In 1995 as I typed for my college clients, I had plans to print out the addresses of all the attorneys in the area and try and become “virtual assistant” basically to them, in today’s language. “A Virtual Assistant (typically abbreviated to VA, also called a virtual office assistant) is an entrepreneur who provides professional administrative, technical, or creative (social) assistance to clients from a home office.” From Wikipedia.
I never quite got that far, however, and life got in the way, in the form of our ending up working opposite shifts, my being a legal secretary in the mornings for a local law firm while Rog worked at a local hospital second shift. We did this for two years, and I still just typed occasionally for my bosses but was way too tired with every day life to really get the entrepreneurship stuff way off the ground.
Working at three law firms in about 2 1/2 years led me to 1997, where situations landed me in the position of being unemployed in the summer of 1997. Circumstances at that point had allowed me to stop looking for a job, and instead I began thinking of the “home business” again. Ironically in 1997 I found an ad in the paper to type at home for a company I worked for in the 1980’s, and they did take me on as a subcontractor on the by-then real computer, not word processor (a much-loved, and to be very aged! windows 95 computer we had from 1995-2006), and I typed technical metallurgy documents and proofread them, also entering code into tables for engineering language document tables. Tedious, yet fascinating, I loved the work. I did it freelance when they had it in spurts and fits for about 3-4 years.
Two years into this time I had also had the occasion to type appellate briefs at home for a few attorneys, using a call-in method I had learned about from a medical transcription friend, and I also typed for her some, doing a very small amount of medical transcription (not really my forte). I purchased my first transcription machine at that time, as well as a telephone recorder that plugged into the phone outlet. I also right after this found myself in another part time job in the winter of 99 [a friend called me that worked there, asking if I wanted to come and work there part-time and I believe temporarily as well, I don’t remember!] where both my children at that time were in an all-day school. And for about 6 months I worked about 6 hours a day at the office, plus another 3-4 hours a day from home, and somehow kept all the balls in the air until June of ’99.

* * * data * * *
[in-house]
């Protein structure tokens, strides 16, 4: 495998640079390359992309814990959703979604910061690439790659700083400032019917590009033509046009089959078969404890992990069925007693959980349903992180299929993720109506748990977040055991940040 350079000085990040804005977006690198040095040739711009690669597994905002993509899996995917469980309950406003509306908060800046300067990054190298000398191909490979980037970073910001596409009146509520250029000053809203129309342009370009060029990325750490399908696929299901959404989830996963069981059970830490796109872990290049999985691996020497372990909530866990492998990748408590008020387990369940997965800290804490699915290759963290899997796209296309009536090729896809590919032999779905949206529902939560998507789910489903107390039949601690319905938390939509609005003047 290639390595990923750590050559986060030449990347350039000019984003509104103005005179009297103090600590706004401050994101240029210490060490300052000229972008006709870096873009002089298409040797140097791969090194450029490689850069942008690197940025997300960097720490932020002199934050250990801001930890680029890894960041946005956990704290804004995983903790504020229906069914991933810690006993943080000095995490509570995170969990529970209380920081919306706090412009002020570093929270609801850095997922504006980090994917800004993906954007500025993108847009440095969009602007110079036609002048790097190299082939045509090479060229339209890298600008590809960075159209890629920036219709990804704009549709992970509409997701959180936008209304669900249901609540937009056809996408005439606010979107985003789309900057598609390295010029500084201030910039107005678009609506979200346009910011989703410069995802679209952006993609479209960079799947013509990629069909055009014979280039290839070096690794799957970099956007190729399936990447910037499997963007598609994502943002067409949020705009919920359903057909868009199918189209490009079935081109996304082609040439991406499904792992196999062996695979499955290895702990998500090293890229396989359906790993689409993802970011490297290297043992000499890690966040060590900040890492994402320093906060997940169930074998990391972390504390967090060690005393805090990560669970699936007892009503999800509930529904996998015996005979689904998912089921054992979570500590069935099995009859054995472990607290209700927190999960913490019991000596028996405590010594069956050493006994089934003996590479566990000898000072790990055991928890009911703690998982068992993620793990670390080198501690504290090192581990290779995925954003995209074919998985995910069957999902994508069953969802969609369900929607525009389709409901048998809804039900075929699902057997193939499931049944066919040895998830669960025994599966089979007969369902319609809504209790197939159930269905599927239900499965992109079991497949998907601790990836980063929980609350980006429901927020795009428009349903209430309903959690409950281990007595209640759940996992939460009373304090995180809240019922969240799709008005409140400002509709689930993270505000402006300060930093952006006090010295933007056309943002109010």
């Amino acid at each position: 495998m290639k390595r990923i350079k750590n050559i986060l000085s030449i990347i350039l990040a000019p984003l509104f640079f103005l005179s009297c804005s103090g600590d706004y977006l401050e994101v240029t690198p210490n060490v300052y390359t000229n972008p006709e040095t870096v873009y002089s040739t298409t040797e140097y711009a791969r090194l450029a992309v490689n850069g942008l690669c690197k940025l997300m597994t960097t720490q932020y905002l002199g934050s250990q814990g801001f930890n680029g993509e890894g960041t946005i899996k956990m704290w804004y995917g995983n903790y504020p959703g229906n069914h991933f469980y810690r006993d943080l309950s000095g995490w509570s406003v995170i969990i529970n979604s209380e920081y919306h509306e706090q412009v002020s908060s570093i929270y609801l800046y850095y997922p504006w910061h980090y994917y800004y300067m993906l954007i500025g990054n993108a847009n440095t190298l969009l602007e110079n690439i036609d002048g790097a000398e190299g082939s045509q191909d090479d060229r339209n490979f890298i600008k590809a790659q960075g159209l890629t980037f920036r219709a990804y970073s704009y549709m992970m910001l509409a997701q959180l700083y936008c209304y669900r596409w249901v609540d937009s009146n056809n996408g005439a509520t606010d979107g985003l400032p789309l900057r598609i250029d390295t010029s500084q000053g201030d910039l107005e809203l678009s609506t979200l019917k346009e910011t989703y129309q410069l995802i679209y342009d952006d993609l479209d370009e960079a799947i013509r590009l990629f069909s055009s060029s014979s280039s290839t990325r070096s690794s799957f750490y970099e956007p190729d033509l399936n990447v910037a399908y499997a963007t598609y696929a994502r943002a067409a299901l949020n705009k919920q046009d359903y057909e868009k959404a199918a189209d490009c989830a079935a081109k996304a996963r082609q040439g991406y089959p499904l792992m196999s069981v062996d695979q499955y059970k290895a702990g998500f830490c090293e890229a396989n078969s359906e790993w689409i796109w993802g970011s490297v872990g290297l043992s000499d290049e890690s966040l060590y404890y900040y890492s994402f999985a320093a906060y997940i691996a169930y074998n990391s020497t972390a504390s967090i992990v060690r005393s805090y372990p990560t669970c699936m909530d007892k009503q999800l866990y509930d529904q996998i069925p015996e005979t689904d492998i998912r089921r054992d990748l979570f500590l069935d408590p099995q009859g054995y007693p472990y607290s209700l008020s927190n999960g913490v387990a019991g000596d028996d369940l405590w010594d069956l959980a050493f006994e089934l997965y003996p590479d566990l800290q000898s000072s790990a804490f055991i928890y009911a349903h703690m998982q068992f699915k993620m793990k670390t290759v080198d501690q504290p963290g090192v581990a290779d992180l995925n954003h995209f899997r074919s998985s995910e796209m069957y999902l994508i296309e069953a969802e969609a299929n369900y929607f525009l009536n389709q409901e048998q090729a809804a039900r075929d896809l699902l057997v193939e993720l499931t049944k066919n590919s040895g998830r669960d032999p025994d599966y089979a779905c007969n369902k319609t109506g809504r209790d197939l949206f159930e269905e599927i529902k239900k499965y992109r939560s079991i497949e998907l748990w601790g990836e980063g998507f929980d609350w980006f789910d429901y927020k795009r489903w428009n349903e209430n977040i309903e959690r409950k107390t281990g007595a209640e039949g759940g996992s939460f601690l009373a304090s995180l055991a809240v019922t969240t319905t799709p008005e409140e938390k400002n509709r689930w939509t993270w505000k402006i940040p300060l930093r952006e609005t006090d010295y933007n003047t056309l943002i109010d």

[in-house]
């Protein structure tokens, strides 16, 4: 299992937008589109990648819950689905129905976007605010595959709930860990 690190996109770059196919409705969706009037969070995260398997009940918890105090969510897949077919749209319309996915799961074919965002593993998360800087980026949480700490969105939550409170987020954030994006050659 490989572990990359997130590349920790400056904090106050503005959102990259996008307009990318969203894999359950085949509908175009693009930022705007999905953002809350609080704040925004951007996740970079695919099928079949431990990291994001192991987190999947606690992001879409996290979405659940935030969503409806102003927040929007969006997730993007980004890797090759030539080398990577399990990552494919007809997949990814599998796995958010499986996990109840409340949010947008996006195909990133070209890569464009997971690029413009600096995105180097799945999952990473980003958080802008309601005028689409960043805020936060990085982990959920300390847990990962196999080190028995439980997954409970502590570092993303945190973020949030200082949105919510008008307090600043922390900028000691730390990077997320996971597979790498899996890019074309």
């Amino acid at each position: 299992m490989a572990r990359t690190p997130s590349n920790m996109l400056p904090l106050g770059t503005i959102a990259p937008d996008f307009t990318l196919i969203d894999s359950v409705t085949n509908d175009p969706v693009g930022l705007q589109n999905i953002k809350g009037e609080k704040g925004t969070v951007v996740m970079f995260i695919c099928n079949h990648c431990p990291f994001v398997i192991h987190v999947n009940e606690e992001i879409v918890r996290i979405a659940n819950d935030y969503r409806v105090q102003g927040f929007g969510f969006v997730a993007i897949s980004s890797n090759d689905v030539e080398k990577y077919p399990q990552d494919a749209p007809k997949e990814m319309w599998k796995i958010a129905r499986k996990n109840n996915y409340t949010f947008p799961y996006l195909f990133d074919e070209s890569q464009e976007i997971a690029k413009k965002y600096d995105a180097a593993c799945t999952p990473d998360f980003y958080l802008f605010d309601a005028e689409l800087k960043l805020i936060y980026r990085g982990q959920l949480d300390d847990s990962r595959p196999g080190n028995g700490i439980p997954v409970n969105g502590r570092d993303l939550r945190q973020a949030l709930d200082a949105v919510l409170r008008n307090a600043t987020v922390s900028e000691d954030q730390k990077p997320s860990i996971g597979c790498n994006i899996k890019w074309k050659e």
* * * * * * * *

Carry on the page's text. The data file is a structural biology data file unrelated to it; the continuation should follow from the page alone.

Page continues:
I couldn’t work at the office over the summer so quit, planning to work at home only with their calling in for me to type for them at home. They did not do so, however (I fully expected to work for them 10-20 hours a week from home), and at the time I was devastated as I didn’t have any other steady work; the freelance I’d picked up was still present but sporadic. Thus began my search for steady, dependable, yet freelance from home work, and a new era had begun.
More soon —